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Georgia O'Keeffe : circling around abstraction

Author: Georgia O'KeeffeJonathan StuhlmanBarbara Buhler LynesNorton Museum of Art.Georgia O'Keeffe Museum.All authors
Publisher: West Palm Beach, Fla. : Norton Museum of Art ; New York : Hudson Hills Press, ©2007.
Edition/Format:   Book : English : 1st edView all editions and formats
Database:WorldCat
Summary:
From the Publisher: One of America's most innovative and popular artists, Georgia O'Keeffe is rightfully celebrated as a pioneer who worked in her own style and on her own terms. Perhaps O'Keeffe's most significant contribution to art history was her unique approach to abstraction. From her groundbreaking charcoal drawings of 1915 to her final paintings from the 1970s over the course of a career spanning more than  Read more...
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Details

Genre/Form: Exhibition catalogs
Exhibitions
Expositions
Named Person: Georgia O'Keeffe; Georgia O'Keeffe; Georgia O'Keeffe
Material Type: Internet resource
Document Type: Book, Internet Resource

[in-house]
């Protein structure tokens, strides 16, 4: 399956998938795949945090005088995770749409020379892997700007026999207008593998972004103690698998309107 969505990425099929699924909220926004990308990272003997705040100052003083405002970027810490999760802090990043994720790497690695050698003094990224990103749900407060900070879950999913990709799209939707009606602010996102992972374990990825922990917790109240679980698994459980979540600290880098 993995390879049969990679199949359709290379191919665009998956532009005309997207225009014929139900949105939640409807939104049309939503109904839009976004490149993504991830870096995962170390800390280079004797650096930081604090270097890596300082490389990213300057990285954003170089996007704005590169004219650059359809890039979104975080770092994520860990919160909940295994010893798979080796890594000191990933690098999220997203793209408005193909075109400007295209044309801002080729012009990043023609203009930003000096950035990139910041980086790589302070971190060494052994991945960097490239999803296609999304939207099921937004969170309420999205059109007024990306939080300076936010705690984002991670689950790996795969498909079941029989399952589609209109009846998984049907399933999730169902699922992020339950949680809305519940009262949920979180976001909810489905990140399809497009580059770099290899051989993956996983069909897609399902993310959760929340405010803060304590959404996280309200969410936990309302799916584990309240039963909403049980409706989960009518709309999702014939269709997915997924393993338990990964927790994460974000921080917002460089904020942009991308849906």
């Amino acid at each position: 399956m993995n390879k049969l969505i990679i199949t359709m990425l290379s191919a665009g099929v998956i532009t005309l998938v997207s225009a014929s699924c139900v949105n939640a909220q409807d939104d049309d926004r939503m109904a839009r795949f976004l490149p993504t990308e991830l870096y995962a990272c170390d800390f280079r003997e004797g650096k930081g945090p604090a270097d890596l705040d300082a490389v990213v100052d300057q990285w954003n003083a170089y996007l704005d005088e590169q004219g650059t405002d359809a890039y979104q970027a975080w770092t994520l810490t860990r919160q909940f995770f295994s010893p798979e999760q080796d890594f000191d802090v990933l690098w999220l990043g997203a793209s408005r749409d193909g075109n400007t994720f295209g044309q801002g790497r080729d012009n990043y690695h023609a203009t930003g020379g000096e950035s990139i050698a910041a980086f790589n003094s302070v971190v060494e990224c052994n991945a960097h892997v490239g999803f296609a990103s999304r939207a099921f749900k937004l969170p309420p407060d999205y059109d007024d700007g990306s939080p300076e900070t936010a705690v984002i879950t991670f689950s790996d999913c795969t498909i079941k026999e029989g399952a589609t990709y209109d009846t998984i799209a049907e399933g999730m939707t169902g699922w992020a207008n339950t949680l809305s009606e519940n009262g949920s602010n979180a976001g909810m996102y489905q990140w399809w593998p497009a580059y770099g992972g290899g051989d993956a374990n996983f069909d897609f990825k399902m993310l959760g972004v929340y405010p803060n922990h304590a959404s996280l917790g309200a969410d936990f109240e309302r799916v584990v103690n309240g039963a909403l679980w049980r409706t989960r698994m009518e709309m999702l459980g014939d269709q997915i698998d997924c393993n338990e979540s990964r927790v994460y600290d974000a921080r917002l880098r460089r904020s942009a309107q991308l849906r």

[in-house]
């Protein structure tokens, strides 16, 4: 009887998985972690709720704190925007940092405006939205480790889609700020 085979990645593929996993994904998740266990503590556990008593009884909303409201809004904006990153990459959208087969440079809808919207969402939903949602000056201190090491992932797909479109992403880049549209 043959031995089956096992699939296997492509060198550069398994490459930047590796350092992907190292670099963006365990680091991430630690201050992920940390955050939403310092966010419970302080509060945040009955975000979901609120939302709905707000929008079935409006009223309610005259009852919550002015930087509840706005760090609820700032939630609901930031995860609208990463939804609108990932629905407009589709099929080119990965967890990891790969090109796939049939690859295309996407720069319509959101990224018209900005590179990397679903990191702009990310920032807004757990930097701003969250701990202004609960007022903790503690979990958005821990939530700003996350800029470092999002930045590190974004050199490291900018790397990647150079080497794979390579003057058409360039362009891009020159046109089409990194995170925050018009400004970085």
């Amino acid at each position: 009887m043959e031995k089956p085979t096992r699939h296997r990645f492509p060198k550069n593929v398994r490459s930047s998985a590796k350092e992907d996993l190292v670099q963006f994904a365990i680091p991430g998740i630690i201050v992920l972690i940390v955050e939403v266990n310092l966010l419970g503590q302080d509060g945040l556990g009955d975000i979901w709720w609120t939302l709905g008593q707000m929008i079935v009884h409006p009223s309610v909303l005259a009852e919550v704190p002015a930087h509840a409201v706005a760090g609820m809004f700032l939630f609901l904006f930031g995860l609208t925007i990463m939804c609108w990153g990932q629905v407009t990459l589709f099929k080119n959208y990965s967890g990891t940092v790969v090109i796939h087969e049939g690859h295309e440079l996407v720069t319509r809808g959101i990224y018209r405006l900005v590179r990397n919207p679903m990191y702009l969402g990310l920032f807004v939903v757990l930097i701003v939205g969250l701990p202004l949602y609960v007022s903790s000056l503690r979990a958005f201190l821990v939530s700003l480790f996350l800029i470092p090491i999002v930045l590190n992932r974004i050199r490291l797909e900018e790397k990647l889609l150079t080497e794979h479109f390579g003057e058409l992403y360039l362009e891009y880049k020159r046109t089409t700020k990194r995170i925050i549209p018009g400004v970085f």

All Authors / Contributors: Georgia O'Keeffe; Jonathan Stuhlman; Barbara Buhler Lynes; Norton Museum of Art.; Georgia O'Keeffe Museum.; Minneapolis Institute of Arts.
ISBN: 9780943411491 0943411491
OCLC Number: 74569415
Notes: Published in connection with an exhibition held at the Norton Museum of Art, West Palm Beach, Georgia O'Keeffe Museum, Santa Fe, and Minneapolis Institute of Arts, 2007-2008.
Description: 134 p. : ill. (chiefly col.) ; 28 cm.
Contents: Foreword --
Acknowledgments --
Circling around abstraction --
Georgia O'Keeffe : identity and place --
Plates --
List of plates.
Responsibility: essays by Jonathan Stuhlman and Barbara Buhler Lynes.
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Abstract:

From the Publisher: One of America's most innovative and popular artists, Georgia O'Keeffe is rightfully celebrated as a pioneer who worked in her own style and on her own terms. Perhaps O'Keeffe's most significant contribution to art history was her unique approach to abstraction. From her groundbreaking charcoal drawings of 1915 to her final paintings from the 1970s over the course of a career spanning more than seven decades Georgia O'Keeffe consistently incorporated swirling circular forms into her compositions. Her innovative use of this motif as a means of abstraction stands in contrast to the strategies adopted by many of her peers, which tended to be Cubist-based, using straight lines and angles rather than curves and circles. Using the circle and its kin-the ellipse, the oval, the spiral, and the arcing line-O'Keeffe explored the shifting terrain between abstraction and representation, sometimes calling upon them forms to represent a mood, a reaction to a sensation, or the spiritual essence of a subject.

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Linked Data


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